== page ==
Consultancy: Drafting of a White Paper on the Movement of Business Persons in CARICOM via a CARICOM Business Visa

Consultancy: Drafting of a White Paper on the Movement of Business Persons in CARICOM via a CARICOM Business Visa

Caribbean Export is seeking the professional services of a consultant whose primary goal will be to draft a white paper to help guide further discussions at the level of CARICOM Heads of Government on the Movement of Business Persons in CARICOM via a CARICOM Business Visa.


In 2014, the Regional Investment Promotion Strategy (RIPS) was developed as a part of initiatives undertaken within the framework of the 10th European Development Fund Regional Private Sector Development Programme (10th EDF RPSDP), a programme managed by the Caribbean Export Development Agency (Caribbean Export). The RIPS was a response by Caribbean investment promotion agencies to the need to promote the Caribbean as a single destination for investment given that investors, in large part, tended to identify their next investment location based on a regional benchmarking assessment first before deciding on the country within the selected region. By pooling their value proposition, it was felt that Caribbean countries stood a better chance at making the investor’s short-list and for one country in the region to land that investment.

The RIPS identified a proactive investment promotion agenda, including target markets and sectors for the Caribbean, as well as a communication plan and a regional investment climate component to create an attractive regional investment climate. Various elements of the RIPSare being implemented under the 11th EDF RPSDP managed by Caribbean Export. As a part of the policy reform agenda, the RIPS proposed the unification of business visa regimes in the Caribbean to allow for the easy movement of non-CARICOM business travelers.

The RIPS Study (Pages 39-40) notes the following: “Due to differentvisa regimes, each CARICOM country has a different regime for visa requirements for non-CARICOM nationals, creating a hassle for investors who want to visit several CARICOM countries in one trip and increasing the costs of time and procedures for doing business in the region.

Removal of the visa obstacles is seen as an opportunity to improve the region’s investment climate; therefore, it is being added as one of the initiatives for the Regional Investment Climate Component. A unified visa regime that allows a visitor to travel to any of the 15 CARICOM member states with just one visa will simplify already challenged air connectivity within the region.”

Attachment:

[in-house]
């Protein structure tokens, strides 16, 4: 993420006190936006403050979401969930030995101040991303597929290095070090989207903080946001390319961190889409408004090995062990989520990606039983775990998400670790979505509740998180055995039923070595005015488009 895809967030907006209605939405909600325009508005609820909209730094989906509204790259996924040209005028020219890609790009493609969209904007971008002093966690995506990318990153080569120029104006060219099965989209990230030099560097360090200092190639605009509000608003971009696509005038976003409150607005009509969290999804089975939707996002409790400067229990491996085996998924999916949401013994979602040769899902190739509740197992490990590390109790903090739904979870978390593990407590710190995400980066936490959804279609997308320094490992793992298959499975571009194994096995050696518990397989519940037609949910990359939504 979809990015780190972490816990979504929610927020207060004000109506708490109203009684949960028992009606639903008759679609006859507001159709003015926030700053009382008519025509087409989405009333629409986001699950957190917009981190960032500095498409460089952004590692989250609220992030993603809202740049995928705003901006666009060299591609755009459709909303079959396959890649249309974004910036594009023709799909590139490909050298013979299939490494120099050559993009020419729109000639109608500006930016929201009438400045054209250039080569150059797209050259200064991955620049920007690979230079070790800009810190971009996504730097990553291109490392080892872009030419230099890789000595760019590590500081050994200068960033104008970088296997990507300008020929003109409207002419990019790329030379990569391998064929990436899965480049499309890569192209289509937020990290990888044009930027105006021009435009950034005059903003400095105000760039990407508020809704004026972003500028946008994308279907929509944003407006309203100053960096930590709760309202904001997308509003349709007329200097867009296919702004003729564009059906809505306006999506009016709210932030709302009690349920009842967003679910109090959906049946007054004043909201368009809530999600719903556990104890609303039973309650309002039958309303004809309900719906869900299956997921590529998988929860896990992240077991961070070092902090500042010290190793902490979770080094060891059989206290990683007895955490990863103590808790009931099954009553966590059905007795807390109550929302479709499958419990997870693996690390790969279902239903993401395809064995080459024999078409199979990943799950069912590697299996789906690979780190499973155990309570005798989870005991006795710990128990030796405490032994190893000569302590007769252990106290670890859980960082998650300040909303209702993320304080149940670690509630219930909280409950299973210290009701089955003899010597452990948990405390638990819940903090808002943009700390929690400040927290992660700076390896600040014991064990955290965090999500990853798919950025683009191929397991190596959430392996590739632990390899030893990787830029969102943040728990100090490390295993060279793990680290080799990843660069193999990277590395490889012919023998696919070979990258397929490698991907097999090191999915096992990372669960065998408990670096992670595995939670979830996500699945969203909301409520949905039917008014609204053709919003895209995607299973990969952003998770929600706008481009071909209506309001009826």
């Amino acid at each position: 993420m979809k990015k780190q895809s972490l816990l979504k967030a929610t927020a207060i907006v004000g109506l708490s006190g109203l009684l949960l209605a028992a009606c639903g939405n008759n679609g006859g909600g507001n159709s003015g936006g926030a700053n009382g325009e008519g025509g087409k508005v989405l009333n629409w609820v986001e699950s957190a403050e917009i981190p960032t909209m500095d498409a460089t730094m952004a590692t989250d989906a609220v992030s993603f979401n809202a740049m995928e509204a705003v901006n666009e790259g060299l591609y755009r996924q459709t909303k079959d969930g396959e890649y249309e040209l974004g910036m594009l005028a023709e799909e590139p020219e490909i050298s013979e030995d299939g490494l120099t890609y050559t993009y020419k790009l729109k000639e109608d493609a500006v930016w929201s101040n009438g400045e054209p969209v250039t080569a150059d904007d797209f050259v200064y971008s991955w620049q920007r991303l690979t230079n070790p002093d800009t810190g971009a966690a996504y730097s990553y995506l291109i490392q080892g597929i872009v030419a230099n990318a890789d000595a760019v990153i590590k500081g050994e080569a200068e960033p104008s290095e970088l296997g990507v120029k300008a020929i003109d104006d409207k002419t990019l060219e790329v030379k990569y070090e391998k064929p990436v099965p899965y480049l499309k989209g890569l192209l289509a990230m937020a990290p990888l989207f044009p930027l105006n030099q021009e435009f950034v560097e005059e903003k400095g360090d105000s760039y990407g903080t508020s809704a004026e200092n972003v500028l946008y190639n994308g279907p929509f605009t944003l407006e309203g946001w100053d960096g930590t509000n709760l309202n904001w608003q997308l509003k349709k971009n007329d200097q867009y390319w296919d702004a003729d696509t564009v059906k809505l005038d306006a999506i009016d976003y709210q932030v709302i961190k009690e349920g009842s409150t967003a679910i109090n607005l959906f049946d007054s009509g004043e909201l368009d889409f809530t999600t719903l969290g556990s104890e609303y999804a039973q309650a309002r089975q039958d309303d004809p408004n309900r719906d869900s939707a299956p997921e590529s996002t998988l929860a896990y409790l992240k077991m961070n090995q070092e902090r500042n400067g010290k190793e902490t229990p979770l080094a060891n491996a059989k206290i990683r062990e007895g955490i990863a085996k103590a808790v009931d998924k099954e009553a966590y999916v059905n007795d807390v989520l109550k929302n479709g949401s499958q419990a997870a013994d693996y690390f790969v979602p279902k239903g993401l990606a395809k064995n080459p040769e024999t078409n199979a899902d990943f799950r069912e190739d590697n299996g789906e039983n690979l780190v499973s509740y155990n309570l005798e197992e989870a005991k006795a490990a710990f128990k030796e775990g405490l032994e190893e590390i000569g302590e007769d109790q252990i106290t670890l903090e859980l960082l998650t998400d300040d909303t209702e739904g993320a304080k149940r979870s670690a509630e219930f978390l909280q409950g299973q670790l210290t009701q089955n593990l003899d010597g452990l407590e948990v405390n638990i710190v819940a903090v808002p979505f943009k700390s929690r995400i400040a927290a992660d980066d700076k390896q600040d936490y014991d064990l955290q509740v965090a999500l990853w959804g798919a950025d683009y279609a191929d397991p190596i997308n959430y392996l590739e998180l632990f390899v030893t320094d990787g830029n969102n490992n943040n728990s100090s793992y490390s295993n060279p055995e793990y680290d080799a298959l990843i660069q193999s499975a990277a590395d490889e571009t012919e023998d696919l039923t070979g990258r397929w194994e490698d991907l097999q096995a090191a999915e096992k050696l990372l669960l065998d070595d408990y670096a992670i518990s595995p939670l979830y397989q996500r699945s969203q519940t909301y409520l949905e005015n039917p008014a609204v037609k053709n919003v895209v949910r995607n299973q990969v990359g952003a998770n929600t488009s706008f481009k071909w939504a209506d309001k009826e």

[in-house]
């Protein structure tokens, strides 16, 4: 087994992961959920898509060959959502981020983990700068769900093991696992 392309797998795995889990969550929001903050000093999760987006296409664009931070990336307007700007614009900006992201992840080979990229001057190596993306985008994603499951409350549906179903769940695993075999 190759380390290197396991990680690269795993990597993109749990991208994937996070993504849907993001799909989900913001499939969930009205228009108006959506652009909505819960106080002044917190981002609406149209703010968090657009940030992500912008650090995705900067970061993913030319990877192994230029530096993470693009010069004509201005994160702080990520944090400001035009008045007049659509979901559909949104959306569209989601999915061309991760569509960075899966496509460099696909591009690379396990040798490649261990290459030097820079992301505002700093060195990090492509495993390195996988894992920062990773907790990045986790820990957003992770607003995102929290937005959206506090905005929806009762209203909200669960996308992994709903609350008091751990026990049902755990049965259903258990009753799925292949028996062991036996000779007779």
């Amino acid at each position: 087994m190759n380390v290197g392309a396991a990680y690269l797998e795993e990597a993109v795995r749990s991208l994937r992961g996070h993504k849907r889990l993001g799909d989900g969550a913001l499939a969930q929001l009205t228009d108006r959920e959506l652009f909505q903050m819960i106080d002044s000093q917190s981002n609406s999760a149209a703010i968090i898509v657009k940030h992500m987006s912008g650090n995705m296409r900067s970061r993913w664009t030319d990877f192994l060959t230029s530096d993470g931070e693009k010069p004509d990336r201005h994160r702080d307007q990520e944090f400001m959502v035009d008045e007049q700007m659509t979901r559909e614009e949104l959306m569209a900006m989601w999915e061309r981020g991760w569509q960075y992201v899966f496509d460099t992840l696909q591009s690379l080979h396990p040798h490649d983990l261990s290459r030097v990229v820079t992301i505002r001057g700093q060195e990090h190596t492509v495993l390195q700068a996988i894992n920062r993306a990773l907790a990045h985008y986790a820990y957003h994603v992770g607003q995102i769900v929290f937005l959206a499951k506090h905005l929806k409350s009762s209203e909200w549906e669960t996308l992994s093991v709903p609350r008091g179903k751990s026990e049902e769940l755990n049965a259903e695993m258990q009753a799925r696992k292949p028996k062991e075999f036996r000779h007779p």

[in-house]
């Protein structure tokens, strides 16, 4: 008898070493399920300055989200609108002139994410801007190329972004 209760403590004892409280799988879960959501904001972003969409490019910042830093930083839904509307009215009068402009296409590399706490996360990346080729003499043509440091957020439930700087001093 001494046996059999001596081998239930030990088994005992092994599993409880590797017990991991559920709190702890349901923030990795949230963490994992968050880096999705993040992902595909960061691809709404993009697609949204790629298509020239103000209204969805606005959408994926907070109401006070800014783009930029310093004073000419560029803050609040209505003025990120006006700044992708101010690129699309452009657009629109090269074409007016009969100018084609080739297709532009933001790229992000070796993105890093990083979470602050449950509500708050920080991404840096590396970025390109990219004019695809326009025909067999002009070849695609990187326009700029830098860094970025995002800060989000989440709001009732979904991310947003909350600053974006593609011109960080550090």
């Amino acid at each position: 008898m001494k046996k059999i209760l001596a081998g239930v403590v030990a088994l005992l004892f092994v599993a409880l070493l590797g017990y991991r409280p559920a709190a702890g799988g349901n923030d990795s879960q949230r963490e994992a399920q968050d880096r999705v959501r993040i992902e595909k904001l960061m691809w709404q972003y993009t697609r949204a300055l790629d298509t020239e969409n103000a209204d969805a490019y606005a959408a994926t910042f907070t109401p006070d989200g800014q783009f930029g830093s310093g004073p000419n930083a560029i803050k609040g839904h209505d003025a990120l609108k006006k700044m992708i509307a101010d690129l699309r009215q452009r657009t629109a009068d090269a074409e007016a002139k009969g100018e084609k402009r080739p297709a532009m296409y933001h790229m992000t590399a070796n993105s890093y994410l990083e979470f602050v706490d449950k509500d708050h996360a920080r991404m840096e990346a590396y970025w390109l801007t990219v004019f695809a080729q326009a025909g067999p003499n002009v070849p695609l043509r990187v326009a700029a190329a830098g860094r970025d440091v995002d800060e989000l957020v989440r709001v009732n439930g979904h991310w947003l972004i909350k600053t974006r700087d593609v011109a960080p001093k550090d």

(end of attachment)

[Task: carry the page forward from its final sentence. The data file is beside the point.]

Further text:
The development of a unified entry visa system for CARICOM is not a unique undertaking. In 2007, during the hosting of the Cricket World Cup (CWC) in the West Indies, the region adopted a unified scheme that allowed cricket-lovers entry into several CARICOM countries under 1 visa – a visa that could be acquired in any CARICOM country embassy/consulate. This unified scheme was abandoned with the ending of the CWC 2007.

Internationally, a similar scheme has been in existence for theEuropean countries party to the Schengen Agreement since 1990. This business visa is an authorization of the designated country/countries of destination within the Schengen Area issued to the citizens of countries that have mandatory visa requirements from the Schengen Zone
with the sole purpose of doing business in the designated Schengen country/countries. The holder of this type of visa is not required to have the citizenship of the designated country to execute their business agenda. This system allows for the definition of procedures for issuing a uniform visa, operation of a single database for all members known as
SIS (Schengen Information System), as well as the establishment of a cooperating structure between internal and immigration officers in the region. The member states of COMESA (The Common Market for Eastern and Southern Africa) are also considering implementation of a similarinitiative.

The implementation of a such a scheme for CARICOM would undoubtedly send a strong signal to potential investors that the Caribbean is business friendly. It would also widen opportunities for business travel and with it increased business throughout the region. Through this technical assistance, Caribbean Export is seeking to develop a white paper to help guide further discussions at the level of CARICOM Heads of Government on the movement of business persons throughout the CARICOM region via a CARICOM Business Visa.


Interested parties are required to download the full terms of reference and submit proposals to Christopher McNair, Manager, Competitiveness and Export Promotion at, copied to Suzette Hudson, Senior advisor, Investment Promotion at

Please request a response to ensure receipt of your submission.

Deadline for submissions is 4:30 pm Barbados Time on 30 April 2018